Professional InfoPath 2003 Paperback – Apr 23 2004
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From the Back Cover
Microsoft InfoPath 2003 helps developers tackle forms-based information-gathering with the full range of XML technologies. This book quickly guides experienced Office and XML developers through InfoPath fundamentals, including XML form templates architecture, form definition file structure, available external data sources, and backend services. From there, you’ll delve into validation and updating forms, both during development and as business needs change. Finally, you’ll examine the InfoPath security model, learning to implement and deploy trusted forms.
The second part of this book is an intensive case study covering metadata processing, exporting XML data to Excel for analysis, and much more.
What you will learn from this book
- The development options InfoPath makes available through XML technology
- How to combine various form files into a customized template
- The architecture of an InfoPath form template and the file types you can use in various applications
- Ways to build a form interface using menus or objects on the task pane
- Methods to support users at various levels of experience
- Different means of validating forms and reporting errors
- How to implement digital signatures and other form security measures with InfoPath
Who is this book for?
This book is for experienced corporate developers who have a strong knowledge of XML and related technologies as well as solid experience with Microsoft® Office and related applications.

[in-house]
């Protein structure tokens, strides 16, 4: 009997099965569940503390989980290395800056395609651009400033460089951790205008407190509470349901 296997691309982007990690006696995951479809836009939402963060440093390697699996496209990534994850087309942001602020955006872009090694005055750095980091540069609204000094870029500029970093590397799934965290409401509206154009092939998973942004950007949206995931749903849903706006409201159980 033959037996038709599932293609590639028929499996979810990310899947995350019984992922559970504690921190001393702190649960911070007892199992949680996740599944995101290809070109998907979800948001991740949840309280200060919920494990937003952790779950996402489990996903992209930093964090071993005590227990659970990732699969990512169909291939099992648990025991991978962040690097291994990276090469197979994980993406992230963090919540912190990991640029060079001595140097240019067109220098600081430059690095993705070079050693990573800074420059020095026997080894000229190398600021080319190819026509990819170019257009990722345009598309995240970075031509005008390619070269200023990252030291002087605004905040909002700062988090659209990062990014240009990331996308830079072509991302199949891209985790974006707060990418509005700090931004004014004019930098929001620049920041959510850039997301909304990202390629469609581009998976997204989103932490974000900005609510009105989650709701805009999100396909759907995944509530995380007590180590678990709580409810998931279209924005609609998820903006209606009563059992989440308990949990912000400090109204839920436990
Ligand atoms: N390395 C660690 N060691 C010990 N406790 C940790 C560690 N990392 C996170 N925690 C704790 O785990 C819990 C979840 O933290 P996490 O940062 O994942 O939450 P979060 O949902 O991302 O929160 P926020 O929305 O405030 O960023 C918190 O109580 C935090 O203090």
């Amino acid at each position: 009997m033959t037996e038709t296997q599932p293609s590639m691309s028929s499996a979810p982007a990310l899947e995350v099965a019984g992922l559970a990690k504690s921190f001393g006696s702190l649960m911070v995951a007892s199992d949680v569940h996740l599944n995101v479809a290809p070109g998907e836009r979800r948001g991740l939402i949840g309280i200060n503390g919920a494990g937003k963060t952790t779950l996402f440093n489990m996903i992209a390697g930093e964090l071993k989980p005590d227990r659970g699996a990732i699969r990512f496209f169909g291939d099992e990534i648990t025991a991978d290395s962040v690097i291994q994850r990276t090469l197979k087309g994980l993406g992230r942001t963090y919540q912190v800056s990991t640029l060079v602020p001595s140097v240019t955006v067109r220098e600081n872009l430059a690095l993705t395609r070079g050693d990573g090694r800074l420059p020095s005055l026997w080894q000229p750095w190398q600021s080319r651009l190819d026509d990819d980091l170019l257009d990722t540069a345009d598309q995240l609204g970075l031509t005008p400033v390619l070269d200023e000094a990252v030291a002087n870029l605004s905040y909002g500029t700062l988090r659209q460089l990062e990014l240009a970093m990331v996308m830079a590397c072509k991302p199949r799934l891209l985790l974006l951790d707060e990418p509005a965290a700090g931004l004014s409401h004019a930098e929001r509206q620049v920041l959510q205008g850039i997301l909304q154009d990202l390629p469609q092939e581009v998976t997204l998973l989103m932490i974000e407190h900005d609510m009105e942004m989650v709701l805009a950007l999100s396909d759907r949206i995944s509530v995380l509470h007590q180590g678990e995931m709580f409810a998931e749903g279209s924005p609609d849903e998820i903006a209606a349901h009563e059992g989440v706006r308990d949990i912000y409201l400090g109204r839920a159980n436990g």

Wrox Professional guides are planned and written by working programmers to meet the real-world needs of programmers, developers, and IT professionals. Focused and relevant, they address the issues technology professionals face every day. They provide examples, practical solutions, and expert education in new technologies, all designed to help programmers do a better job.
About the Author
Ian Williams is an information designer specializing in XML technologies and a software technical writer. He worked in the UK publishing industry before getting involved in information technology at OWL International, developers of one of the first commercial hypertext products. Ian was a product manager there, and later a consultant working with large corporate customers.
Since 1998 Ian has worked independently on technical writing and information design projects for customers like Nokia and Reuters. He lives with his wife in London, England, from which they regularly escape to a house on a beach overlooking the English Channel.